His early works "Autumn Off-road," "The Forgotten Village" and "Milky Way in Mariupol" brought Kuindzhi considerable success.

Autumn Off-road, 1870

The Forgotten Village, 1874

Milky Way in Mariupol, 1875

In 1873 and 1875, Kuindzhi made creative trips to Berlin, Dusseldorf, Munich, Paris, Vienna, and London. In Paris, he met with Repin and told him about his intention to get married. From there, he returned to Mariupol, where he married the daughter of a rich merchant, Vera Ketcherdzhi-Shapovalova, a Russified Greek.

Returning to Petersburg in August 1875, the artist took part in the exhibition of the Society of traveling art exhibitions with the painting "Steppes." In a subsequent exhibition he showed "Ukrainian Night," which brought him universal public acclaim.

Steppes, 1875

Ukrainian Night, 1876

In 1878, Kuindzhi's paintings were exhibited at the world's fair in Paris.

In 1880, he organized an exhibition of the painting "Moonlit Night on the Dnipro," during the creation of which Kuindzhi hardly left the studio. He exhibited it in a completely darkened room, with only artificial side lighting falling on the canvas, creating the illusion of twilight. The work was an unprecedented success, causing a real stir among the public. The painting struck viewers with a new color scheme, which the artist achieved by conducting experiments with colorful pigments and intensively applied bitumen. Over time, though, the asphalt paints turned out to be fragile, decomposing and fading under the influence of light and air.

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Moonlit Night on the Dnipro, 1880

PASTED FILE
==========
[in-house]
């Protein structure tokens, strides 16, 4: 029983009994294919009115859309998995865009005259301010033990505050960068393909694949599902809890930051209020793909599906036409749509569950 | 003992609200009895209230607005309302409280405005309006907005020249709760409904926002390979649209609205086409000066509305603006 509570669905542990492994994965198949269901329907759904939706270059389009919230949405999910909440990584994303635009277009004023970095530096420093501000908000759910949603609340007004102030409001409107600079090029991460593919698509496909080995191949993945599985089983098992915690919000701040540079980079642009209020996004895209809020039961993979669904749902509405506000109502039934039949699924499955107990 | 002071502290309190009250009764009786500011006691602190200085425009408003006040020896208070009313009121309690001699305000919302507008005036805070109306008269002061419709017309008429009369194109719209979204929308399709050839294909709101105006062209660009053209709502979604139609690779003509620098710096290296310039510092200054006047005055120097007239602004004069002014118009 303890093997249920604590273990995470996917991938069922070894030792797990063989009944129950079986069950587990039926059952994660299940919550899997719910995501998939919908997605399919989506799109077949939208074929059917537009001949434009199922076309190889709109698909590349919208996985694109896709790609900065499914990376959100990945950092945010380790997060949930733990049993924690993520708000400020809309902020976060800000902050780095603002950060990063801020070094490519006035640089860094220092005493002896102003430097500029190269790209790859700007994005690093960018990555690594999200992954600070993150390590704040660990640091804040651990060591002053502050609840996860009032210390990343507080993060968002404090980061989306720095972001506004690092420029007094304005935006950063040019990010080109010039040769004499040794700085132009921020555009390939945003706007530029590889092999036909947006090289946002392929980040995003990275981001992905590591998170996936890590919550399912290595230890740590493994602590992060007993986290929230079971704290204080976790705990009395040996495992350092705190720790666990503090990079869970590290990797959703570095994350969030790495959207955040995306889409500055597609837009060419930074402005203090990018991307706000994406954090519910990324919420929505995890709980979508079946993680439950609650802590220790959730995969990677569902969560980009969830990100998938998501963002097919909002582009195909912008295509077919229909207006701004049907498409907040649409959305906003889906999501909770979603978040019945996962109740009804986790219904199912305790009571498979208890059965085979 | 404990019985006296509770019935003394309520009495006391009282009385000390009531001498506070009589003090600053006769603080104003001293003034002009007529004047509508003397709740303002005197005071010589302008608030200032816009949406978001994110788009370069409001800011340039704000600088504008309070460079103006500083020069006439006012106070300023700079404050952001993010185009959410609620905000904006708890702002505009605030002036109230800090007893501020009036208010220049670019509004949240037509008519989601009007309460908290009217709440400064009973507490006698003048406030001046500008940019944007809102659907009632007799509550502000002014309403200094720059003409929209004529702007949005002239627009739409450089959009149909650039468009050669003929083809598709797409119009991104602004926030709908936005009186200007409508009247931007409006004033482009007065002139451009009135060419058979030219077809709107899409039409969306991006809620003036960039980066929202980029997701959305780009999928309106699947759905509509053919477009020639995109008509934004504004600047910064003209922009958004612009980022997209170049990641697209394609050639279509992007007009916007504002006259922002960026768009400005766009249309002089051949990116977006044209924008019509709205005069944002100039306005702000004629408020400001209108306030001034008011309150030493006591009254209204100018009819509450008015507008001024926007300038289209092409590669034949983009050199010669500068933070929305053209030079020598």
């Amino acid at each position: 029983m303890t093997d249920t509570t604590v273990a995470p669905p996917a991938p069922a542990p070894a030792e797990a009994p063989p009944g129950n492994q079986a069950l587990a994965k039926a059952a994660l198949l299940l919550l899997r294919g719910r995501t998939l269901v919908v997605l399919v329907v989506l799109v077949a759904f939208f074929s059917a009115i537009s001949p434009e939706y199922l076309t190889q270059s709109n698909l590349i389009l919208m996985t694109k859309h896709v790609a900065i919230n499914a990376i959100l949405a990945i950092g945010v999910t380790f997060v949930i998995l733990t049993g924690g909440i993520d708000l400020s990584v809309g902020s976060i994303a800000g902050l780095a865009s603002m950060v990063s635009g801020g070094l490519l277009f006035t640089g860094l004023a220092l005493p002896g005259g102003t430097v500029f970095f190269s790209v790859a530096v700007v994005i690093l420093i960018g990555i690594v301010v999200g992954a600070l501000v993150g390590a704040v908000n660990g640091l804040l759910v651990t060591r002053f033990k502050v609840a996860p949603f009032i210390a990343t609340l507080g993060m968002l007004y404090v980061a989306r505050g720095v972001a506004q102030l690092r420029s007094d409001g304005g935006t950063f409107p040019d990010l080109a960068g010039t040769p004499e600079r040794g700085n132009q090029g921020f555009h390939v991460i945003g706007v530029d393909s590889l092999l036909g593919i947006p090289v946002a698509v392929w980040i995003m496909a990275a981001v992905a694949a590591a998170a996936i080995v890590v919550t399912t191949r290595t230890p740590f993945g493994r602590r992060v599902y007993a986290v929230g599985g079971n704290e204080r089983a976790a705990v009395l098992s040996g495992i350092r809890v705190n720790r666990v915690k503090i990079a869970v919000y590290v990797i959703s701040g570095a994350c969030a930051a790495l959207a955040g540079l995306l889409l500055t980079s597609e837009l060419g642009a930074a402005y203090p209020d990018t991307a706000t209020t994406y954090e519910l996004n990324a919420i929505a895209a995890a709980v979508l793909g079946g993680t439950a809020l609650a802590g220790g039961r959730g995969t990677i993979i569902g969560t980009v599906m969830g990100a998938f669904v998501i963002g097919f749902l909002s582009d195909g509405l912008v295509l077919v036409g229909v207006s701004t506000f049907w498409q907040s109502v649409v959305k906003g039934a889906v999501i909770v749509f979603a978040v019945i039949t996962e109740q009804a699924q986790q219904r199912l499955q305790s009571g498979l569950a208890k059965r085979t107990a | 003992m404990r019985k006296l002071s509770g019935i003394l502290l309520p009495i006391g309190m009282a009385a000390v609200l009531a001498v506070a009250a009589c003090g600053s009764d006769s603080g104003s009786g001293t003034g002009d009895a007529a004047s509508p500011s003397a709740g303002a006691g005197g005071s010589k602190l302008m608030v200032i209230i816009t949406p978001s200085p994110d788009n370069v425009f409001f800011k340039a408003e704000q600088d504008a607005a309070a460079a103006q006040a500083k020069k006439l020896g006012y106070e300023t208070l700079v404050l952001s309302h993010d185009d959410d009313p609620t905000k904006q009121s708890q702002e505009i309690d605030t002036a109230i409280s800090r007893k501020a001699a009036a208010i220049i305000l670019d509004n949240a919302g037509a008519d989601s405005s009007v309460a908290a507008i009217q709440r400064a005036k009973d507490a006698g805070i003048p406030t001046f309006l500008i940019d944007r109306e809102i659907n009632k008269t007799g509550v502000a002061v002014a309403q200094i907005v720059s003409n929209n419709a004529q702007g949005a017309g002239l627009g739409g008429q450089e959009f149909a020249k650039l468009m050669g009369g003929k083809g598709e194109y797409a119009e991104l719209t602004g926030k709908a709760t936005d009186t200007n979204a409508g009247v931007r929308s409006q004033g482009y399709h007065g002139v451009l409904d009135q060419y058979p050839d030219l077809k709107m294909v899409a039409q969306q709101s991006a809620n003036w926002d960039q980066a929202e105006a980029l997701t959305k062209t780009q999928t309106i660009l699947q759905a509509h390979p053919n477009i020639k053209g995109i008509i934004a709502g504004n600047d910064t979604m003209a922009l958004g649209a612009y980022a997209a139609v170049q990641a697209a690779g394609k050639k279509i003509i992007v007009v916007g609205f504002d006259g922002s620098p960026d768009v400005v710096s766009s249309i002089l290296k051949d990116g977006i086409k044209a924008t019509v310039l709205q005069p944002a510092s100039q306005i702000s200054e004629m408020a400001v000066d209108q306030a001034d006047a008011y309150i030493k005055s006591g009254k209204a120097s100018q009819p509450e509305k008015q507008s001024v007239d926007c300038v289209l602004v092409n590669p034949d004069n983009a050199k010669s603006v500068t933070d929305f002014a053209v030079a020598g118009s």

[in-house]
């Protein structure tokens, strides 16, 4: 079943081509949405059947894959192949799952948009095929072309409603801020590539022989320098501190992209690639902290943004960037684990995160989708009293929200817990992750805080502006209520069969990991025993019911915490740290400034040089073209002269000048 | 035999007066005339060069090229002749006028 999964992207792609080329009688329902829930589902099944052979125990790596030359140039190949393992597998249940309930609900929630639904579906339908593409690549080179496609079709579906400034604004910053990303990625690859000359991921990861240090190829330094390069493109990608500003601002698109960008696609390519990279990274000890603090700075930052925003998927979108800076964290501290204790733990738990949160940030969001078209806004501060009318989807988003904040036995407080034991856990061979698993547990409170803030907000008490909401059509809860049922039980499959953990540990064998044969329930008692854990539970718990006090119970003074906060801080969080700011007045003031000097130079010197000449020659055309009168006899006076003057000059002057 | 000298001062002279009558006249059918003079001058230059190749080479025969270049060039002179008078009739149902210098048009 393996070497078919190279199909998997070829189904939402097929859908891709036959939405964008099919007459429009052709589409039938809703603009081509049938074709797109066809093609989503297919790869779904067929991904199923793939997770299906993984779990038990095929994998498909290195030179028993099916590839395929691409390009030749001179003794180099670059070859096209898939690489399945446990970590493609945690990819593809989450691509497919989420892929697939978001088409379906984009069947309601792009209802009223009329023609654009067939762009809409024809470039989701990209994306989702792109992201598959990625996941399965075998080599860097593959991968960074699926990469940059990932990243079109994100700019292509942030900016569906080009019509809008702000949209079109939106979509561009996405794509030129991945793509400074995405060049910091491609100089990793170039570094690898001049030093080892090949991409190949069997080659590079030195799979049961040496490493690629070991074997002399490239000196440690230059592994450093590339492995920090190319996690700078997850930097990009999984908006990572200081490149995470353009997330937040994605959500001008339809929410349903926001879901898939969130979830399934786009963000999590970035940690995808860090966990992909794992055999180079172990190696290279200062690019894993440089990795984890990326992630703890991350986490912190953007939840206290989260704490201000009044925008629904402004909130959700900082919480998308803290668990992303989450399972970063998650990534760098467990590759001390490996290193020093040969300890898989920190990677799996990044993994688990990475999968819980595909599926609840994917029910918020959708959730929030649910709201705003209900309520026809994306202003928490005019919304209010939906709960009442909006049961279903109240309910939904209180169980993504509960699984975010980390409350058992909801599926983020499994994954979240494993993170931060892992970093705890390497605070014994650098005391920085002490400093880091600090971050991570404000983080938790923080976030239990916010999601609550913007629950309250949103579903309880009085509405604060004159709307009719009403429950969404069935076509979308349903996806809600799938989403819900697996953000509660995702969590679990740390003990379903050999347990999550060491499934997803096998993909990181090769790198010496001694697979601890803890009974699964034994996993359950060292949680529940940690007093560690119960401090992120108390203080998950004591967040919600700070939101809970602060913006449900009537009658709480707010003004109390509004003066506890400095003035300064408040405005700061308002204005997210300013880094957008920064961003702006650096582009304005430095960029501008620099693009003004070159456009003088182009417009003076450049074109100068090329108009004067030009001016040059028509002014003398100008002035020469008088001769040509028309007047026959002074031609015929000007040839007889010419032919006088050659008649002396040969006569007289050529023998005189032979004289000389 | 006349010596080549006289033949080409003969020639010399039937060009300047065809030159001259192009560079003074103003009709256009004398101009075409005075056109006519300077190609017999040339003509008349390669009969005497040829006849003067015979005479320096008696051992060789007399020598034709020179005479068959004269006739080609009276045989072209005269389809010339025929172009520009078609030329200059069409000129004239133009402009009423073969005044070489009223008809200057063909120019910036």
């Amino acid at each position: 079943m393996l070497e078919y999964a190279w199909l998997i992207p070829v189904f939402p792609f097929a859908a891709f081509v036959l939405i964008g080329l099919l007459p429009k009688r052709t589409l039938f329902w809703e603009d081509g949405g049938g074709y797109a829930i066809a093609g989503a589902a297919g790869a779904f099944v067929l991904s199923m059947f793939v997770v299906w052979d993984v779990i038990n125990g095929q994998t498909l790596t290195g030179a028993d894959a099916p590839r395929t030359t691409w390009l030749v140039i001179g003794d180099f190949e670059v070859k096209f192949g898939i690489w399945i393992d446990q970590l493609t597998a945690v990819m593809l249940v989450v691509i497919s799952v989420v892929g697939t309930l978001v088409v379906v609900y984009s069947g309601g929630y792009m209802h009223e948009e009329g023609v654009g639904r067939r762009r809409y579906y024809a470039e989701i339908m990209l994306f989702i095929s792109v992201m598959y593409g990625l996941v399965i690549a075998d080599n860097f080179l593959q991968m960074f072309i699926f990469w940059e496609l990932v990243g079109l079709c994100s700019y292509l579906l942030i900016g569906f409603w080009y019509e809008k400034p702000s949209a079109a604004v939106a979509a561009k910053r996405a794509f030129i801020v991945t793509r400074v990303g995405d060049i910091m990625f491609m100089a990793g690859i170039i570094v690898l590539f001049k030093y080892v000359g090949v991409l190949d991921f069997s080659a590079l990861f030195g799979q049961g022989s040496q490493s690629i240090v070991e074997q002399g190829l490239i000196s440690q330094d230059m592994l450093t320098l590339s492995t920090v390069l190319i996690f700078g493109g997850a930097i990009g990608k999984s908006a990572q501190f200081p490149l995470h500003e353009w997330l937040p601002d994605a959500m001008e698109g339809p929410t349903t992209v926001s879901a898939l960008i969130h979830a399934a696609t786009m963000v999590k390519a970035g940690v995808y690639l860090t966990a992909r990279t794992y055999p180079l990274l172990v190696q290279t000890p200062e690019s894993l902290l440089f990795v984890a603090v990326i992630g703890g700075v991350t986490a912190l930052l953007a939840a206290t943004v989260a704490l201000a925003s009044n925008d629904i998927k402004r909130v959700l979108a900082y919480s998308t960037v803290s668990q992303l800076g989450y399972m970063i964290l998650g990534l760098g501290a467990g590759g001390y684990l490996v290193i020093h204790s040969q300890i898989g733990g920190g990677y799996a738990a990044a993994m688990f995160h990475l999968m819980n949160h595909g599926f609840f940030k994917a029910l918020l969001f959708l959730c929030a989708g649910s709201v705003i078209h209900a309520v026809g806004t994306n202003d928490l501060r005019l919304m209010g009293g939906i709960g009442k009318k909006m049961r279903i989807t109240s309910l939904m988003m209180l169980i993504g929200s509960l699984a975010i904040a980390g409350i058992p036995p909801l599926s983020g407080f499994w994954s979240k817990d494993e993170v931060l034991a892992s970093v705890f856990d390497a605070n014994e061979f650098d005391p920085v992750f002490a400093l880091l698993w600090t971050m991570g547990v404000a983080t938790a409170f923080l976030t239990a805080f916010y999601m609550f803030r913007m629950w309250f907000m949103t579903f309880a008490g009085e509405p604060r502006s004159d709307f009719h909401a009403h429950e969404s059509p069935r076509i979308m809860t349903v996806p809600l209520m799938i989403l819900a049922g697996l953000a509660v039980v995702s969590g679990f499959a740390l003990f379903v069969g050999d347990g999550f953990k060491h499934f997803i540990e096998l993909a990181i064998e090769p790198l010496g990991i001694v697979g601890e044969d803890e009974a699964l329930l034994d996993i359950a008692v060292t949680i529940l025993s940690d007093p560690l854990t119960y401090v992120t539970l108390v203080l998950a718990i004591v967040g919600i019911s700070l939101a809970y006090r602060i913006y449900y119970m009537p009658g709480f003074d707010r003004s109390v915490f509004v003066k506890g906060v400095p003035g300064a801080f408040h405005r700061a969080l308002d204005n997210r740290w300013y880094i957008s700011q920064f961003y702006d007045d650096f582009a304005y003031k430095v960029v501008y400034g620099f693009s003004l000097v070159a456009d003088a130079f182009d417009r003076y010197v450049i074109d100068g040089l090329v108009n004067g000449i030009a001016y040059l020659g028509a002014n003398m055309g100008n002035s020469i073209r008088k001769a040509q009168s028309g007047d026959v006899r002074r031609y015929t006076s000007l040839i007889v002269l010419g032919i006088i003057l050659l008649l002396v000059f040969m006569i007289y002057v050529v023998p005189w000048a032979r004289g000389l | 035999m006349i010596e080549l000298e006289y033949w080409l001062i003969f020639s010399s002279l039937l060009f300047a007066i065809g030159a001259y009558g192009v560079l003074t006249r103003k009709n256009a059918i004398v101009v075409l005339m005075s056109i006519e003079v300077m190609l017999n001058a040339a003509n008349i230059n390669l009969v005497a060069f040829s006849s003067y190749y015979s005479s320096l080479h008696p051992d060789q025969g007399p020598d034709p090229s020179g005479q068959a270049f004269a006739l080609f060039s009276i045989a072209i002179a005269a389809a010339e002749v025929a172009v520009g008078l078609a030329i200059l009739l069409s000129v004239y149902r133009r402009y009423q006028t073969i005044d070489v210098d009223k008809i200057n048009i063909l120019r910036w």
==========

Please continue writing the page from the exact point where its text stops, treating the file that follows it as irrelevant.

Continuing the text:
However, not all subsequent works were so successful. Indeed, from 1882, until the end of his life in 1910, he did not present a single work to the public.

Dnipro in the Morning, 1882

The public and critics believed that Kuindzhi had exhausted himself, but the artist, on the contrary, continued to work in different styles. At the same time, he was looking for new, more resistant pigments and primer bases for paints. The artist created about 500 sketches and full-fledged paintings, as well as about 300 graphic works. Many of these works were combined into thematic series. He explained his departure from the public eye by saying that he wanted to part with his audience while at the peak of his creative powers, rather than wait for his talent and skill to wane.

Despite his large fortune, Kuindzhi lived modestly. When recognition and fame came to him and his paintings began to sell for a lot of money, he bought a house in Petersburg, where he renovated apartments to rent them out.

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The artist devoted the last years of his life to patronage. In 1909, the Arkhip Kuindzhi Society was founded in Petersburg at his expense to support talented young artists. He donated all his paintings, money and land in Crimea to this society. Emperor Nicholas II took him under his patronage. The society lasted until 1930.

The great landscape painter died on July 11, 1910 in Petersburg.

The Kuindzhi Art Museum, located in Mariupol, was destroyed on March 21, 2022 by a Russian air strike. According to the Mariupol City Council, the paintings of Kuindzhi and other Ukrainian artists were not there at that time. They had been removed, thus avoiding destruction. But the Russians systematically stole what was saved.